UT Student Automobile Engineers Face Toughest Test (210)

KNOXVILLE, Tenn. — University of Tennessee student engineers will participate in one of the nation’s toughest college automotive engineering contests.

 UT-Knoxville is among 14 universities to receive a $10,000 grant, a new mid-sized car, and an invitation to compete in the 1998 Future Car Challenge.

 Dr. Jeff Hodgson, UT’s team adviser, said UT has won or been among the top five teams in seven of nine national competitions since 1989.

 Hodgson, a mechanical and aerospace engineering professor, said more stringent judging, strict criteria, and higher standard requirements make this contest the most challenging yet.

 “This is probably the most comprehensive and difficult competition we have been in so far,” Hodgson said. “We consider it an honor to be chosen to participate, and we are confident that the students will do a good job.”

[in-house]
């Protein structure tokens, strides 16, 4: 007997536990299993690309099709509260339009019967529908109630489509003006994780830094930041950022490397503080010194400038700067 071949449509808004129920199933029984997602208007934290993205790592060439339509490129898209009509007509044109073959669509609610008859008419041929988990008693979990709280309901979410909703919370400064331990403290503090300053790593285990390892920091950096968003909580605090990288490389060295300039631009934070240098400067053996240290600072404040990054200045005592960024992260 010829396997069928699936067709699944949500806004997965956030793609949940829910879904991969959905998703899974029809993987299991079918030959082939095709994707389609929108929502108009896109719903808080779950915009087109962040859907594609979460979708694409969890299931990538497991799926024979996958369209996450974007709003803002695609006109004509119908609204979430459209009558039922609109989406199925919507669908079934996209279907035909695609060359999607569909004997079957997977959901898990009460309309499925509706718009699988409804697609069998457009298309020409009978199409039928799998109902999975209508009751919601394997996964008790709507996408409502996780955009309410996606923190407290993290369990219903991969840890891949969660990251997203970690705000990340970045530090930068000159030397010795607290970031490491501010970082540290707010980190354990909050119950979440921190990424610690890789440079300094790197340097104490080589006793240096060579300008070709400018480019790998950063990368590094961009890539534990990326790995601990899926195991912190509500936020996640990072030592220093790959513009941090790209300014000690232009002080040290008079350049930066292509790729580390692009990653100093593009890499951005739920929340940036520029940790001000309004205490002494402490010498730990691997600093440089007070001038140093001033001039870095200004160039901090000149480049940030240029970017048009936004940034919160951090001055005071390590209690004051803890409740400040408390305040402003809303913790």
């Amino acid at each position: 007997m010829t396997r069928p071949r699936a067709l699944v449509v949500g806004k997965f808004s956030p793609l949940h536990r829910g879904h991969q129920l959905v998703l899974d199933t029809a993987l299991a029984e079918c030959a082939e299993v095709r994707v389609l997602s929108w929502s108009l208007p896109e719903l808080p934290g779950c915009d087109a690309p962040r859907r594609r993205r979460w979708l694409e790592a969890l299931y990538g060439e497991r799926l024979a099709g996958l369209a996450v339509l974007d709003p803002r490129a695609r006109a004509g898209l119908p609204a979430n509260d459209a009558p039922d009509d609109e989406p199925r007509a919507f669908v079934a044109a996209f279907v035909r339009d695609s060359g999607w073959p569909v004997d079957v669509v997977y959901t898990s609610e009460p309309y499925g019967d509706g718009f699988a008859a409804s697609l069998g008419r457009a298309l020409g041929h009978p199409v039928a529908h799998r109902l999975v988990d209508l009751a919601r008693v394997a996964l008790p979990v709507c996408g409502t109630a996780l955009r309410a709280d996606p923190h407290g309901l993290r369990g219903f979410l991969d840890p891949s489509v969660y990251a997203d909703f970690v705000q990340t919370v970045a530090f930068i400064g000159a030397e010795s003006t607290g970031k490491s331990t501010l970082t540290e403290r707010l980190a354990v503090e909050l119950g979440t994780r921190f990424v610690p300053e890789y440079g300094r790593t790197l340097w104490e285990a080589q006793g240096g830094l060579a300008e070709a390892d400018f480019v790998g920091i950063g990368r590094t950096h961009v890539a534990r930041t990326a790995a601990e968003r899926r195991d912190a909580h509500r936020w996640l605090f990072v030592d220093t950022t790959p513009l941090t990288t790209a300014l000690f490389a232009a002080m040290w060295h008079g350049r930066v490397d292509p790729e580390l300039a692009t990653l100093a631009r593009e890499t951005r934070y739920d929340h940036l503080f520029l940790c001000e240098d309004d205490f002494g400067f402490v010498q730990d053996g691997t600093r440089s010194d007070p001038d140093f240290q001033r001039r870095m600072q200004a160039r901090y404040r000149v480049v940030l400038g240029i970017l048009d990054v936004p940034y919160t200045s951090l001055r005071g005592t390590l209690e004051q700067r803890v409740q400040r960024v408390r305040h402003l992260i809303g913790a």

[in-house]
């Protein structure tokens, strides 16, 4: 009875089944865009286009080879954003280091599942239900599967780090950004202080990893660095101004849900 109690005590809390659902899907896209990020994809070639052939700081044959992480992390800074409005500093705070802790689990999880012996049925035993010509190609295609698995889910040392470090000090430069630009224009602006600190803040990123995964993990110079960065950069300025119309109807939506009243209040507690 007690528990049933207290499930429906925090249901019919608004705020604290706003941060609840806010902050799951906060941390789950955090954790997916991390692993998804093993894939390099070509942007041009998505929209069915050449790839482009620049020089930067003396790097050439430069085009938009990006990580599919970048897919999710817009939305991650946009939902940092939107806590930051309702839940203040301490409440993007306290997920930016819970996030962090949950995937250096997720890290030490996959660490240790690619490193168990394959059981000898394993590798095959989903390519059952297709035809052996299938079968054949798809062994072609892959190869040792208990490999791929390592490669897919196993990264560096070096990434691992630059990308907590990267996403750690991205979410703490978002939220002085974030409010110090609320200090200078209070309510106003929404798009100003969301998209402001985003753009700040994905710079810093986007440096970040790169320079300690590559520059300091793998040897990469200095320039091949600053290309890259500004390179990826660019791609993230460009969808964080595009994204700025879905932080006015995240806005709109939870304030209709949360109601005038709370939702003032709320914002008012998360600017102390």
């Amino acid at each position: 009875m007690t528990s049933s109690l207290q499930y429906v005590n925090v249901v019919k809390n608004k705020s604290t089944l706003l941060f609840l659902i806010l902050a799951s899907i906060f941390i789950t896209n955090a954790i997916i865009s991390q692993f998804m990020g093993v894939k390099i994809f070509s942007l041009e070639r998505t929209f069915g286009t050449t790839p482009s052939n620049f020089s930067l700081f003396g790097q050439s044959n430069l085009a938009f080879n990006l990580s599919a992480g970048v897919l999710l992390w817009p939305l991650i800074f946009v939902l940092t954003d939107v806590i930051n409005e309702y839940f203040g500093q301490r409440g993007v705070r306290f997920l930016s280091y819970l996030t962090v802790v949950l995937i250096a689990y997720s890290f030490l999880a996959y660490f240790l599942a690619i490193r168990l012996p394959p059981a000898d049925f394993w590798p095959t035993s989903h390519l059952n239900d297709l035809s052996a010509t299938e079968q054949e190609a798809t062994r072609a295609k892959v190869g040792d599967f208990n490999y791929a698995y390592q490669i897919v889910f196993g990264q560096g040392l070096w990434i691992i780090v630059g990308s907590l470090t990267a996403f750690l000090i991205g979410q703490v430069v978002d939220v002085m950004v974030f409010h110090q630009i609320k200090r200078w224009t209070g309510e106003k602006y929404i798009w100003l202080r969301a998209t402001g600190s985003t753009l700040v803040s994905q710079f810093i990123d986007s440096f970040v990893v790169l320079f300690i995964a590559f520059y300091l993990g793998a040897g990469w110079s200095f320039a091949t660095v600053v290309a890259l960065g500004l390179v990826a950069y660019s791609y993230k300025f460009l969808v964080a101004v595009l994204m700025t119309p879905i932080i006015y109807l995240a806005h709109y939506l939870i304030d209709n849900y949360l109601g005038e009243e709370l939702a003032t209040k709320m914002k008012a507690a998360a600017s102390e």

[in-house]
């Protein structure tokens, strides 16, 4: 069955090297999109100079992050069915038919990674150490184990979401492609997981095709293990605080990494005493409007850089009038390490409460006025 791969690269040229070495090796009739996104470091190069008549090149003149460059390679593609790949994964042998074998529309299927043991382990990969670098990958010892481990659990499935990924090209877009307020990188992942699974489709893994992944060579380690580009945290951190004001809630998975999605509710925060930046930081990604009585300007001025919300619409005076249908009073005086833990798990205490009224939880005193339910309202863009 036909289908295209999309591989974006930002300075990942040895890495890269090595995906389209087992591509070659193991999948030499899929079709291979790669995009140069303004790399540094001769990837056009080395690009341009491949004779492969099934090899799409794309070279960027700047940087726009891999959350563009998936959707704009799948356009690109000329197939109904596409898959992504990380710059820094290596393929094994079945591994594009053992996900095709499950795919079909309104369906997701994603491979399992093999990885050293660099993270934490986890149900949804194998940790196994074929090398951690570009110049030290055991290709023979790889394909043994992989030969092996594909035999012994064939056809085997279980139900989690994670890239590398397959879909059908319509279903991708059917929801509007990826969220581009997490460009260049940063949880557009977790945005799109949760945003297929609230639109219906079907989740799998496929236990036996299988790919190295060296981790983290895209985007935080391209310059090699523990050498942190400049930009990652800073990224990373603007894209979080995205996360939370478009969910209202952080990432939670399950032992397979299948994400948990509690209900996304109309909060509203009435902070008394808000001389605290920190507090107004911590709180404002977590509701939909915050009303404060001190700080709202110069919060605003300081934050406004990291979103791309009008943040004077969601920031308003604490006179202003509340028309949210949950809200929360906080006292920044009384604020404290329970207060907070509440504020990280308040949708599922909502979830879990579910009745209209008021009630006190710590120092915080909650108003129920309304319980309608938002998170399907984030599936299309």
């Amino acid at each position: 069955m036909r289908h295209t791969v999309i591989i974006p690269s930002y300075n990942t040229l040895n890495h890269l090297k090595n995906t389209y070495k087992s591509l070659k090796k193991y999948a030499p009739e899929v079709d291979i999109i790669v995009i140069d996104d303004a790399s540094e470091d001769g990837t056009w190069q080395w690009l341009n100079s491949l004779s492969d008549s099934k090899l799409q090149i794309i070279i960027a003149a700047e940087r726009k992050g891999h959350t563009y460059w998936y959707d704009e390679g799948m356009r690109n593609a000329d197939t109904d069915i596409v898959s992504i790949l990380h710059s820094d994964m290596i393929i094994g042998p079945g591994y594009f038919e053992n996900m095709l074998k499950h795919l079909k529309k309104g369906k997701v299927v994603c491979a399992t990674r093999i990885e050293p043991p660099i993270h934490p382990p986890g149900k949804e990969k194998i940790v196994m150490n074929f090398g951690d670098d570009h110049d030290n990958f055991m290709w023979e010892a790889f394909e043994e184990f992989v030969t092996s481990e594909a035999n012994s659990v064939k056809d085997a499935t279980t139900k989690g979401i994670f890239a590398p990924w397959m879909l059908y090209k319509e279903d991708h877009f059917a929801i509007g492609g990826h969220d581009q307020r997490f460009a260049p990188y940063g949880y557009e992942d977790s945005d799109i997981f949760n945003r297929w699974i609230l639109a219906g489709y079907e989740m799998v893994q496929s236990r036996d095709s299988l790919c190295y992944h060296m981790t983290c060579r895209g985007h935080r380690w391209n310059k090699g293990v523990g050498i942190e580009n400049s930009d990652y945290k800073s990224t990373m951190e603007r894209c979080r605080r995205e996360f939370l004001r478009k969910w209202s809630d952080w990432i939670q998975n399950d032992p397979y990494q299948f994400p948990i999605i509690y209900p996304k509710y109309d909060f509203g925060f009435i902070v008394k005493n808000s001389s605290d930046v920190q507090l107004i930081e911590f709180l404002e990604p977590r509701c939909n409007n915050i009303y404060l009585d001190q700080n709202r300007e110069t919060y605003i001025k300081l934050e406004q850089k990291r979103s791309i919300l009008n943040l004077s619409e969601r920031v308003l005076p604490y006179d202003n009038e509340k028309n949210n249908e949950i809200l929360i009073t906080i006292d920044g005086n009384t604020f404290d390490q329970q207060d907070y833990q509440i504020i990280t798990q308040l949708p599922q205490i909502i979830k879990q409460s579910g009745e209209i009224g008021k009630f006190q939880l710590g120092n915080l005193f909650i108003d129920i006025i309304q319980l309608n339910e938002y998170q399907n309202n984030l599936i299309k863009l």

Contestants will use lightweight materials, alternative fuels, and new technologies such as fuel cells — which split hydrogen from gasoline to produce energy with no emissions and improve fuel economy — to make standard family sedans more efficient, Hodgson said.

 UT students are modifying a Dodge Intrepid to use both electricity and gasoline to get up to 50 miles per gallon of fuel, Hodgson said. The cars will compete next June at a site to be determined later.

 The contest is co-sponsored by the U.S. Department of Energy and the automobile industry.

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 Contact: Dr. Jeff Hodgson (423-974-5294)